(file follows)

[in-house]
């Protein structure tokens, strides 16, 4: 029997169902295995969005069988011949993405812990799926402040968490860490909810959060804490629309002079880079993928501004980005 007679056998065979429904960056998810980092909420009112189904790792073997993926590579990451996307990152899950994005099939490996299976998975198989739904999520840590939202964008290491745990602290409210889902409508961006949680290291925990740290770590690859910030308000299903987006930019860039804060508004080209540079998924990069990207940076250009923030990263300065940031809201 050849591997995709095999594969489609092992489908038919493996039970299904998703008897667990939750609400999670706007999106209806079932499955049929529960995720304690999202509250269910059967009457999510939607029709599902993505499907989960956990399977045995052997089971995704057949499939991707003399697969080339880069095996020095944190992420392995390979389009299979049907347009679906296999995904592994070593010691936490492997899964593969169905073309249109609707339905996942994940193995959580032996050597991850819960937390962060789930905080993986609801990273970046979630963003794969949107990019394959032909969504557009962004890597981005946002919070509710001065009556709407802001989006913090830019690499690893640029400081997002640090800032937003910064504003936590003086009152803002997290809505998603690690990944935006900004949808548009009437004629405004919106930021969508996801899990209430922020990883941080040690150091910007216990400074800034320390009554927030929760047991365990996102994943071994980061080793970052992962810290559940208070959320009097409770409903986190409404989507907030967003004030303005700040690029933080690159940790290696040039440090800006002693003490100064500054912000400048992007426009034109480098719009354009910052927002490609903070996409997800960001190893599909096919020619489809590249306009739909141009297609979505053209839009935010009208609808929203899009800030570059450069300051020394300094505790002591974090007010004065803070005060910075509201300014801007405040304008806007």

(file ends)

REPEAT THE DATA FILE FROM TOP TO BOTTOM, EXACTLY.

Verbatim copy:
[in-house]
């Protein structure tokens, strides 16, 4: 029997169902295995969005069988011949993405812990799926402040968490860490909810959060804490629309002079880079993928501004980005 007679056998065979429904960056998810980092909420009112189904790792073997993926590579990451996307990152899950994005099939490996299976998975198989739904999520840590939202964008290491745990602290409210889902409508961006949680290291925990740290770590690859910030308000299903987006930019860039804060508004080209540079998924990069990207940076250009923030990263300065940031809201 050849591997995709095999594969489609092992489908038919493996039970299904998703008897667990939750609400999670706007999106209806079932499955049929529960995720304690999202509250269910059967009457999510939607029709599902993505499907989960956990399977045995052997089971995704057949499939991707003399697969080339880069095996020095944190992420392995390979389009299979049907347009679906296999995904592994070593010691936490492997899964593969169905073309249109609707339905996942994940193995959580032996050597991850819960937390962060789930905080993986609801990273970046979630963003794969949107990019394959032909969504557009962004890597981005946002919070509710001065009556709407802001989006913090830019690499690893640029400081997002640090800032937003910064504003936590003086009152803002997290809505998603690690990944935006900004949808548009009437004629405004919106930021969508996801899990209430922020990883941080040690150091910007216990400074800034320390009554927030929760047991365990996102994943071994980061080793970052992962810290559940208070959320009097409770409903986190409404989507907030967003004030303005700040690029933080690159940790290696040039440090800006002693003490100064500054912000400048992007426009034109480098719009354009910052927002490609903070996409997800960001190893599909096919020619489809590249306009739909141009297609979505053209839009935010009208609808929203899009800030570059450069300051020394300094505790002591974090007010004065803070005060910075509201300014801007405040304008806007």